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CHRIST'S PROPHETIC OFFICE, #27

"The woman saith unto him, Sir, I perceive that thou art a prophet." (JOH 4:19)

The Lord Jesus was speaking to the Samaritan woman at the well. " The woman saith unto him, Sir, thou hast nothing to draw with, and the well is deep: from whence then hast thou that living water? Art thou greater than our father Jacob, which gave us the well, and drank thereof himself, and his children, and his cattle? Jesus answered and said unto her, Whosoever drinketh of this water shall thirst again: But whosoever drinketh of the water that I shall give him shall never thirst; but the water that I shall give him shall be in him a well of water springing up into everlasting life. The woman saith unto him, Sir, give me this water, that I thirst not, neither come hither to draw. Jesus saith unto her, Go, call thy husband, and come hither. The woman answered and said, I have no husband. Jesus said unto her, Thou hast well said, I have no husband: For thou hast had five husbands; and he whom thou now hast is not thy husband: in that saidst thou truly."(JOH 4:11-18)

Our blessed Saviour was not only very God but He was also very Man! He was very man meaning He had the same feelings and passions, and He was faced with the same temptations that you and I are. He had a human nature. It was as such that He held the offices of Prophet, High Priest, and King. To be our substitute, it was necessary for Him to take upon Himself our human nature: He was subject to suffering, to sorrow, to temptations, to everything you and I are. He was preserved by His Godhead, by His God-nature, from falling into sin. He never sinned, but sin excepted, He was everything you and I are.

As a prophet, and teacher, He came to teach. As a teacher He began to teach this woman. He was teaching her to understand the way of salvation. He began to teach her what He was in His God-nature. HEB 4:12-13 says, "For the word of God is quick, and powerful, and sharper than any twoedged sword, piercing even to the dividing asunder of soul and spirit, and of the joints and marrow, and is a discerner of the thoughts and intents of the heart. Neither is there any creature that is not manifest in his sight: but all things are naked and opened unto the eyes of him with whom we have to do."

He taught her by the simple command, "Go call your husband." When she said that she had no husband, He said that she was right. He revealed in His answer that He was a discerner of the thoughts and the intents of her heart. This is what the Lord teaches you and me as He leads us in the way of salvation. He enables us to feel, to understand, to know that He is a discerner of the thoughts and the intents of the heart.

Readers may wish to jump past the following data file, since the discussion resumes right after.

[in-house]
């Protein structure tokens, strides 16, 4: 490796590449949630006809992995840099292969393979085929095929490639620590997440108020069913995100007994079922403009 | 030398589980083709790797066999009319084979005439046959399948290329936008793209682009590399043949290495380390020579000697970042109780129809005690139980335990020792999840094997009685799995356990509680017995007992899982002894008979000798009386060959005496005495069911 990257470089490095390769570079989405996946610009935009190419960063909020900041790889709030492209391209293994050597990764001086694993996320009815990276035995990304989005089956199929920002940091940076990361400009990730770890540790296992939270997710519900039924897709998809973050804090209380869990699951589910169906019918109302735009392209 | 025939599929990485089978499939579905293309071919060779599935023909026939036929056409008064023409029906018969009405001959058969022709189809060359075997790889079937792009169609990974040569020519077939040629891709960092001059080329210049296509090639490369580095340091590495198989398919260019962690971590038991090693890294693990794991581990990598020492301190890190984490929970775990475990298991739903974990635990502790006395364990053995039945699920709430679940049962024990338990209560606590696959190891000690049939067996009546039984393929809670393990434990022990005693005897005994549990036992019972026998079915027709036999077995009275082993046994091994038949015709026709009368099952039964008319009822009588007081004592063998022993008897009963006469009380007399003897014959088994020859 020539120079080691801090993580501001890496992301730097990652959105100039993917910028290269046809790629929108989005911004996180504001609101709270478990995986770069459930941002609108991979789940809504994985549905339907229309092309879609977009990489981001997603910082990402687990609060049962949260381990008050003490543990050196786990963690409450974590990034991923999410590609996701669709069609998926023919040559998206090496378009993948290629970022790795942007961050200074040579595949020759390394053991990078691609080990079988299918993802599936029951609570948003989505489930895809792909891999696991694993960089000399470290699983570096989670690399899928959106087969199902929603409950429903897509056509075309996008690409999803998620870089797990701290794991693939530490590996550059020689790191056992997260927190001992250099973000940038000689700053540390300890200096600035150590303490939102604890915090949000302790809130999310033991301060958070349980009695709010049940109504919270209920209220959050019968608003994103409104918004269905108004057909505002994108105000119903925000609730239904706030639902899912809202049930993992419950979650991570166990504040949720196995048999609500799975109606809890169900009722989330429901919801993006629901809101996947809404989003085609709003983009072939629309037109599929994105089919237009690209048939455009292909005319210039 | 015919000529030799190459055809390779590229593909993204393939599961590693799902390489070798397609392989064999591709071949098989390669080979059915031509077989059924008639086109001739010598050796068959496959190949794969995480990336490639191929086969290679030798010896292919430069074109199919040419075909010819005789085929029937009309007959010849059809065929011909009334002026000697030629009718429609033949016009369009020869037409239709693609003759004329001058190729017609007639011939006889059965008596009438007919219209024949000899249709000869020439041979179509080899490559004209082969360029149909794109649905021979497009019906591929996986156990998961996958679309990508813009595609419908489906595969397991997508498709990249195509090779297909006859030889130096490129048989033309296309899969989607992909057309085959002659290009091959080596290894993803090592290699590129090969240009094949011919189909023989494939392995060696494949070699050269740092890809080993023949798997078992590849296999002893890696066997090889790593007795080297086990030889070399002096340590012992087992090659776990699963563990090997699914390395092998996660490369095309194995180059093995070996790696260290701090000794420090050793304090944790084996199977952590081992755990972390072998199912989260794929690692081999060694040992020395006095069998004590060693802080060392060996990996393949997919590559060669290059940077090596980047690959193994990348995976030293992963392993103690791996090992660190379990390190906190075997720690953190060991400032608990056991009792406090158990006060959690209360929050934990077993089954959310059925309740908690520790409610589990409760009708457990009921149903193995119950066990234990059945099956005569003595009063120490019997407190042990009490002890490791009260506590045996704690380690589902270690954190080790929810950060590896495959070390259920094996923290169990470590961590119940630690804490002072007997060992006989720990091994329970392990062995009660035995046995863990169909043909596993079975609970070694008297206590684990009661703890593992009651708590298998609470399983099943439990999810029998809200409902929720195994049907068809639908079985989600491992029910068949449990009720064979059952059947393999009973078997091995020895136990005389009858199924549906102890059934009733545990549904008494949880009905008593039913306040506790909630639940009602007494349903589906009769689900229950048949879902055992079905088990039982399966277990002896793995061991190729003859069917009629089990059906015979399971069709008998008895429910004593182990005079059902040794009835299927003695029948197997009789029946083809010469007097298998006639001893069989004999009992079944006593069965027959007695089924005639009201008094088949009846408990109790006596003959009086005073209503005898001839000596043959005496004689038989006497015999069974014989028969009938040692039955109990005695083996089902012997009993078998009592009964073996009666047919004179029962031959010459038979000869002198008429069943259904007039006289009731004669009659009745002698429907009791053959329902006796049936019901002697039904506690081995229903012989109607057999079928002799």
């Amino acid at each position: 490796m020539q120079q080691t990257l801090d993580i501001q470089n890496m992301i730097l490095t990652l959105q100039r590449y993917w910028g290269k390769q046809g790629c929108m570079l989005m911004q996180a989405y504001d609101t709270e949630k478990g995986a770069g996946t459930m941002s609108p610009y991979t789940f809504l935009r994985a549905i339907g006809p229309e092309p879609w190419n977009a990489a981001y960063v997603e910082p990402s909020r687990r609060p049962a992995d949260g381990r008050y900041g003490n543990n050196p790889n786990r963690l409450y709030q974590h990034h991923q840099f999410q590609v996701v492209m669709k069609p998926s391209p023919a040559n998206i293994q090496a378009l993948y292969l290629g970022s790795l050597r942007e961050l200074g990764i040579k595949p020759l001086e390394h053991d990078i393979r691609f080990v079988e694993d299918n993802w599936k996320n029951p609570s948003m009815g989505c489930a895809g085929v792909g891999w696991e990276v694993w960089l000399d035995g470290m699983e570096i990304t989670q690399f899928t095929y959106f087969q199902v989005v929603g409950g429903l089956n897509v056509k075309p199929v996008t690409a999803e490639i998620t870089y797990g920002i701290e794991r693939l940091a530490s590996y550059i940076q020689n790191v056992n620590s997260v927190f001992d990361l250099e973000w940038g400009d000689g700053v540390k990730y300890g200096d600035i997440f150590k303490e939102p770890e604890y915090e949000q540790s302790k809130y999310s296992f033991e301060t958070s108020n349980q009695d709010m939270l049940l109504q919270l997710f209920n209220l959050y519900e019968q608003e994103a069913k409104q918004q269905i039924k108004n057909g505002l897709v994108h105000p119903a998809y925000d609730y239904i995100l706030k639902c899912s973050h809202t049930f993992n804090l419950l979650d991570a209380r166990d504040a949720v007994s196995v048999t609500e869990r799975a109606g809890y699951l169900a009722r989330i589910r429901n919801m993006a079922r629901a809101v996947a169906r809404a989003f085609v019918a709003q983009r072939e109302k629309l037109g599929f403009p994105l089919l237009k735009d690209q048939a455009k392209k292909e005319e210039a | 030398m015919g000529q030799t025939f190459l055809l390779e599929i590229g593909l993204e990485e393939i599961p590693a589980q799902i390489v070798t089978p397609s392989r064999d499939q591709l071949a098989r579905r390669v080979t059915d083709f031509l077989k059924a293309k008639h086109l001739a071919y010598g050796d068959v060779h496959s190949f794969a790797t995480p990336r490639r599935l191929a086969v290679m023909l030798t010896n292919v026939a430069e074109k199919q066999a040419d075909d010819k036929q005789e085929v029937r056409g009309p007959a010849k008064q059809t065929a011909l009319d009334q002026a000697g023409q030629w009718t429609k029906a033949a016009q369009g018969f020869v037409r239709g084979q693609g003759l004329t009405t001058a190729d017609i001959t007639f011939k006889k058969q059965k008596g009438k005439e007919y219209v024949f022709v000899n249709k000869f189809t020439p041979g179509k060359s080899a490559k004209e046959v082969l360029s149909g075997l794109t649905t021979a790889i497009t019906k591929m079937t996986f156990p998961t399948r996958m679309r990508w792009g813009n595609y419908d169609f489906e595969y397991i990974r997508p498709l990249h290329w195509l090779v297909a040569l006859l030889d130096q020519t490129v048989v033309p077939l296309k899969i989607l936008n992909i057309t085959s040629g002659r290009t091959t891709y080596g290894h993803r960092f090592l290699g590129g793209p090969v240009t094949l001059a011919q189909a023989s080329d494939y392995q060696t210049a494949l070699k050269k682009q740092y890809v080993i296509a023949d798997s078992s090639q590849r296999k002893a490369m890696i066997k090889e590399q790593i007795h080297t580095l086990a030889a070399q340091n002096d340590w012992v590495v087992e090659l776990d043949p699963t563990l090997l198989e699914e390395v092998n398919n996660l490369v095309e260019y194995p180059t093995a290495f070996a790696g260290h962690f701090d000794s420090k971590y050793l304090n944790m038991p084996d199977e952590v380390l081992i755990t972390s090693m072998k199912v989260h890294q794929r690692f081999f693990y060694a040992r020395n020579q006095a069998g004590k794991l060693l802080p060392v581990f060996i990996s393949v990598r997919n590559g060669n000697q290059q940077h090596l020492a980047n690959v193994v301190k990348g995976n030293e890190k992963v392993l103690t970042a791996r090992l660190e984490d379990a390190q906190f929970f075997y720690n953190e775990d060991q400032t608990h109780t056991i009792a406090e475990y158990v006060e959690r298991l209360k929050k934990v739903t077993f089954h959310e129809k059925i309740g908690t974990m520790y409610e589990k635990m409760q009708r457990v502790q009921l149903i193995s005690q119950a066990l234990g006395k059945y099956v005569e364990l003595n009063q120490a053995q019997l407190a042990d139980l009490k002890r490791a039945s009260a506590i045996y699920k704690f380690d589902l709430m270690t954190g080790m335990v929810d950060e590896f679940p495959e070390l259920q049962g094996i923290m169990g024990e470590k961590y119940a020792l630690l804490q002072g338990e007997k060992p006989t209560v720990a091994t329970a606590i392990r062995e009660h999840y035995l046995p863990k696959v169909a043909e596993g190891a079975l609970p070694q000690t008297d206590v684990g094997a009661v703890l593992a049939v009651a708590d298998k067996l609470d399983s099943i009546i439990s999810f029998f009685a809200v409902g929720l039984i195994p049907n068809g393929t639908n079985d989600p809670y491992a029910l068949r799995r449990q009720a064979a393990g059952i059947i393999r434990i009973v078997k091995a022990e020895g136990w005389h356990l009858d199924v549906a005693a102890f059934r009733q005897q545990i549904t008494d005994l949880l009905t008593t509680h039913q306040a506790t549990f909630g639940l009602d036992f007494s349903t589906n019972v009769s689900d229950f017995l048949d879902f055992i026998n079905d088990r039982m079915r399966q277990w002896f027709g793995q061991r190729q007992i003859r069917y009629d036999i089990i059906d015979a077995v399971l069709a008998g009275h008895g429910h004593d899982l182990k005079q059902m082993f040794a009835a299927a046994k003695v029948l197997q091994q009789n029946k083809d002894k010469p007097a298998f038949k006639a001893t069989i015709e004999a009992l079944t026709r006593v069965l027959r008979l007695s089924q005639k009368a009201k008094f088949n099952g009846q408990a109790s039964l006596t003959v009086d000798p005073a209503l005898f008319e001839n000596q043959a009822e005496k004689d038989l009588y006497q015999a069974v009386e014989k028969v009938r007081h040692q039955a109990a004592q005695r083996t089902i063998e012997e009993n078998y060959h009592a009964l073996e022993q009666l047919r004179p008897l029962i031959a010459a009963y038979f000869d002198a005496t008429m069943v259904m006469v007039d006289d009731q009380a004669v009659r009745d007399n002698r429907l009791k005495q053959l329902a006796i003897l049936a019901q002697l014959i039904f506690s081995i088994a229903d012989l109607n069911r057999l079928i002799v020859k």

In the new birth, when the work of regeneration is wrought in the soul, the thoughts and intents of the heart are altered. He reveals unto us the evil of our thoughts. He gives us a new attitude. He gives us a new thought process. Our spirit of rebellion is dissolved. Our thirsting and hungering after the things of this life are quenched. Our heart becomes aflame with such a longing desire after Christ and His beauty. Christ is formed in us: that is how He works grace in the soul.

As He helps us to understand that He knows the thoughts and intents of our hearts, every thought stands naked and open before Him. We see the pollution of sin. We see that the heart is a nest of unclean birds. We see our own corruption, and we start to understand the need for cleansing. We then understand the need of that fountain that is open to cleanse all sin and uncleanness. We have no knowledge of this until He, in His prophetic office, begins to teach.

She stands naked before Him, with every thought and intent of her heart open before Him. Her response is, "I perceive that thou art a prophet." She’s saying that she’s starting to see something she’s never seen before. In the same way, you and I see ourselves in a new light. As He teaches, as He unfolds to us the circumstances of our lives, we start to perceive the corruption of our own hearts. We see the pollution in our natures. We begin to perceive that He is a teacher: He is teaching us who we are.